Broadband Red Tape: Very Sticky


Activists, politicians and Internet
companies are crying anew for the Federal Communications
Commission to regulate broadband
like traditional phone service.

I’d put that in the “Be Careful What You Wish For" file.

The event triggering the call for heavier government regulation
of the Internet was the U.S. Court of Appeals for the D.C. Circuit’s
ruling this month that the FCC overstepped its authority in ordering
Comcast to stop hindering peer-to-peer file sharing
applications on its network (see “Court Saps FCC’s
Strength on ’Net Protection,” April 12, page 10).

To some, the way around this legal setback — to
“protect” the Internet from cable companies and telcos
— is for the FCC to just reclassify broadband as
a “telecommunications service” (Title II under the
Communications Act) whereas it’s currently regulated
as an integrated “information service” (Title I).

If regulated as Title II carriers, broadband providers
would have to provide “communication service
upon reasonable request therefore”; to charge “just
and reasonable” rates; to refrain from engaging in
“unjust or unreasonable discrimination”; to comply
with FCC requirements for filing and abiding by written tariff s; to
interconnect with other carriers; and to collect fees for the universal
service fund and other programs.

Simple, right? Wrong.

There are several problems with the idea — frst of which is
that it would run contrary to 12 years of precedent at the FCC,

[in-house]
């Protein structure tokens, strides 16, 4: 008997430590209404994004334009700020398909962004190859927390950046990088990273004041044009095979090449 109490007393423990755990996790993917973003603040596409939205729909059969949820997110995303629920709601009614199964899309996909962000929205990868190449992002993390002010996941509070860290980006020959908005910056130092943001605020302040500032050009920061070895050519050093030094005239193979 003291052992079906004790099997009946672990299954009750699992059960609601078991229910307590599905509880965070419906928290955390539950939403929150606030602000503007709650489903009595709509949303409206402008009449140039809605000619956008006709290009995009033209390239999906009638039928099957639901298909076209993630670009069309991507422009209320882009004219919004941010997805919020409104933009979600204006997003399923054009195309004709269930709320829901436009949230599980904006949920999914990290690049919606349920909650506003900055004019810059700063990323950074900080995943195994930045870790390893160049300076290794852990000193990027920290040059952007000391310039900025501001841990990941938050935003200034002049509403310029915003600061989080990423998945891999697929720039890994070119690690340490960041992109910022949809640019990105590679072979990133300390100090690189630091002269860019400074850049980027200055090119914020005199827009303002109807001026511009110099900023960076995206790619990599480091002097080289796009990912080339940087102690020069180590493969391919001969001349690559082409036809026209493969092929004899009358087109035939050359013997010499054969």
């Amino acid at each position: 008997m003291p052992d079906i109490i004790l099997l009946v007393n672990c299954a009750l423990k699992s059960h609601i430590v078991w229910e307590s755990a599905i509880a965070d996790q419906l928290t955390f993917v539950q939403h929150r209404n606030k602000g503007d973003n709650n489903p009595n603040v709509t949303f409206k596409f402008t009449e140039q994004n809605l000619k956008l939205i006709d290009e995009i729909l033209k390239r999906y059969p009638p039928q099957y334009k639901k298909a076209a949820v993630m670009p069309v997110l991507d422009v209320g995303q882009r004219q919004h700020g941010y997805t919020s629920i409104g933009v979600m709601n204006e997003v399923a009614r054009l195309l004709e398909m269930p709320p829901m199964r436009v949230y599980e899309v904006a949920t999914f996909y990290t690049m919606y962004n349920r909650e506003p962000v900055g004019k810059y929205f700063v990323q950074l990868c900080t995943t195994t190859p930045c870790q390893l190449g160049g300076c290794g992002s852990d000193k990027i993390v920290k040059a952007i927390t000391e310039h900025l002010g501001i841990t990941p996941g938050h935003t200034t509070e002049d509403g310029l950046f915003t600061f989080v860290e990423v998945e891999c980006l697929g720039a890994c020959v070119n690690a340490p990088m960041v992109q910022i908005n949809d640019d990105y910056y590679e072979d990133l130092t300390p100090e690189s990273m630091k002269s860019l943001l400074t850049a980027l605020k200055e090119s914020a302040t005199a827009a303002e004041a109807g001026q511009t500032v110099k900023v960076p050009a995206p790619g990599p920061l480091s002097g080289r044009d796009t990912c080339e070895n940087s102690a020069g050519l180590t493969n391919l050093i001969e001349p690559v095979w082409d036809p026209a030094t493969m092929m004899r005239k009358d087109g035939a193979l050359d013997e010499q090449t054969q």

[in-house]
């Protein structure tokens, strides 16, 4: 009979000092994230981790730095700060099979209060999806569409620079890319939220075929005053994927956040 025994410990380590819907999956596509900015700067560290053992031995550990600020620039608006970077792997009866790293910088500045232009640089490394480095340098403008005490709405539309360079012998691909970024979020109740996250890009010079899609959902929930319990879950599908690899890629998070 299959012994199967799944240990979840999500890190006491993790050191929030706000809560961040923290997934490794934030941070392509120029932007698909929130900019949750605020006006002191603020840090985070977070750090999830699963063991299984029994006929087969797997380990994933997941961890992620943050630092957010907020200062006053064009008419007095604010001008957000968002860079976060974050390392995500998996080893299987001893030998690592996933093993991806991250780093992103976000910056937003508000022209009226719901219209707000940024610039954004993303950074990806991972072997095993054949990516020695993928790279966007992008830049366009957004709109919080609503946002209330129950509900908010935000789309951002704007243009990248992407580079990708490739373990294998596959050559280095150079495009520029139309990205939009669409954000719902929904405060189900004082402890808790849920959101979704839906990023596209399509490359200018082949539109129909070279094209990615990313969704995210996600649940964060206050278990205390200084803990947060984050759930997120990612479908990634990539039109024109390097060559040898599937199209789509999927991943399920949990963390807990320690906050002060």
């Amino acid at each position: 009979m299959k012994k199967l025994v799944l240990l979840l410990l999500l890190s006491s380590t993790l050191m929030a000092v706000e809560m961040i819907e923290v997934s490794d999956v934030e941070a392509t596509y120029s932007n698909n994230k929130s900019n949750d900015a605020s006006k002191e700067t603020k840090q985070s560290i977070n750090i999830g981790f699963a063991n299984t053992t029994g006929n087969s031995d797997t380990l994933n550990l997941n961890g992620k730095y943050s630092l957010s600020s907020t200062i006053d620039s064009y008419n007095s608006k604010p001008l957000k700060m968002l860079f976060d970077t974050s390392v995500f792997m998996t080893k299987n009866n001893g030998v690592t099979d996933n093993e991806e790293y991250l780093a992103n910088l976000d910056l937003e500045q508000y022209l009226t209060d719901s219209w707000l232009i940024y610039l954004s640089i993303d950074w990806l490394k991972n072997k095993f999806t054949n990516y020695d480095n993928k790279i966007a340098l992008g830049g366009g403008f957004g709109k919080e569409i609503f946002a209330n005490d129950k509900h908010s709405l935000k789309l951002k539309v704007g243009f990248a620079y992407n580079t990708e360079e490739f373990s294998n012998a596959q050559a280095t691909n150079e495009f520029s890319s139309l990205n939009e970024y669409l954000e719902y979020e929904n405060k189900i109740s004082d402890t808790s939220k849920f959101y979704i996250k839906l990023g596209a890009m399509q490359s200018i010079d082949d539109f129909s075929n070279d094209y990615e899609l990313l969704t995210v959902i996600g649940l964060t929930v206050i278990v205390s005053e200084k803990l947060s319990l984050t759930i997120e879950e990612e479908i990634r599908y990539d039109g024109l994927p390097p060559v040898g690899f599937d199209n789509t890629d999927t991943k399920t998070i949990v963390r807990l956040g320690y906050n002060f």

as Mayer Brown partner Howard Waltzman pointed out to Multichannel
News’ John Eggerton.

And it would create a legal mess that would take years to sort
through, according to former FCC chairman Michael Powell. “I
hate the idea of Title II for broadband,” Powell said in an interview
with The Washington Post. “I think we would really regret it because
for a regulator versed in what it means, it means thousands
and thousands of pages that would fall into this space and we
would spend our lifetime trying to clean it up. And the real worry
is that we will enter another prolonged period of litigation.”

Network-neutrality advocates insist the additional regulatory
burden is worth it to “protect” the Internet, and ensure it
remains “open.”

Ironically, however, if broadband were brought under Title
II regulations, companies like YouTube, Netflix, Hulu, Google,
Skype, eBay and — and thousands of others —
could find themselves under the FCC’s regulatory
purview, subject to the same red tape about whether
the rates and terms of their services are “unjust
and unreasonable.”

That’s because the U.S. Supreme Court, in its
Brand X ruling in 2005 affirming cable-modem service
as a Title I information service, said that reclassifying
cable broadband as a telecommunications
service “would subject to mandatory commoncarrier
regulation all information service providers
that use telecommunications as an input to provide
information service to the public.”

And that would prompt uncertainty about the FCC’s
legal authority over all Internet services, regardless of
whether they’re facilities-based. “At best, it would indisputably
mire all aspects of the Internet in years of investment-deterring,
innovation-stunting legal uncertainty while the Commission
and the courts sort through a new generation of mind-glazing
statutory characterization disputes,” a coalition of cable and telco
interests, including the National Cable & Telecommunications
Association, CTIA, Time Warner Cable, Verizon and AT&T,
wrote in a Feb. 22 joint letter to the FCC.

Will the FCC open this can of worms — all in the name of “protecting”
Internet users from hypothetical anticompetitive actions
that broadband providers might take at some point in the future?

I trust cooler heads will prevail, once the “mind-glazing”
ramifications are considered.